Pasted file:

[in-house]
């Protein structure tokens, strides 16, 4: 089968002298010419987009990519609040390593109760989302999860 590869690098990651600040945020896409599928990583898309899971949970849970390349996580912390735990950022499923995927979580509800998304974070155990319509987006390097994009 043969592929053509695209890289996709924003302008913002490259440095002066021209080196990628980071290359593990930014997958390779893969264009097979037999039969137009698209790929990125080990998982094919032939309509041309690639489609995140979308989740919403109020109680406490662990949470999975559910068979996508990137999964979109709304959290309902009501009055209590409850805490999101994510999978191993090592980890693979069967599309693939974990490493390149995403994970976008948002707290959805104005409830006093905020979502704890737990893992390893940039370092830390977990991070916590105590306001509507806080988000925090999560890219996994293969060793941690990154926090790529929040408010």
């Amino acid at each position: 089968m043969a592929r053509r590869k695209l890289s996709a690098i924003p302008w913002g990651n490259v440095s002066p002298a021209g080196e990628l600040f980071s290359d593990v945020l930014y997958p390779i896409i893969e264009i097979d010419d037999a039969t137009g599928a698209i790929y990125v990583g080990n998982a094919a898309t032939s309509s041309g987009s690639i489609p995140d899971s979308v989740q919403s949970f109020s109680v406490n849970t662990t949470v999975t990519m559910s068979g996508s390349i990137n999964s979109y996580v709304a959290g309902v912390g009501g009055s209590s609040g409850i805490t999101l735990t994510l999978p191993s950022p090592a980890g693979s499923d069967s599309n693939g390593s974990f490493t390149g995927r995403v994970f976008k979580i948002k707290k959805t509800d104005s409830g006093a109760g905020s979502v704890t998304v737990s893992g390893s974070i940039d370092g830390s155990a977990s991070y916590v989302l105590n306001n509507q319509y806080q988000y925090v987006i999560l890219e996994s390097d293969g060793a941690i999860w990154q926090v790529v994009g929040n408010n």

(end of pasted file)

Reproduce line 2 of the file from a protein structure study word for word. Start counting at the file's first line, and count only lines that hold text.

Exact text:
């Protein structure tokens, strides 16, 4: 089968002298010419987009990519609040390593109760989302999860 590869690098990651600040945020896409599928990583898309899971949970849970390349996580912390735990950022499923995927979580509800998304974070155990319509987006390097994009 043969592929053509695209890289996709924003302008913002490259440095002066021209080196990628980071290359593990930014997958390779893969264009097979037999039969137009698209790929990125080990998982094919032939309509041309690639489609995140979308989740919403109020109680406490662990949470999975559910068979996508990137999964979109709304959290309902009501009055209590409850805490999101994510999978191993090592980890693979069967599309693939974990490493390149995403994970976008948002707290959805104005409830006093905020979502704890737990893992390893940039370092830390977990991070916590105590306001509507806080988000925090999560890219996994293969060793941690990154926090790529929040408010």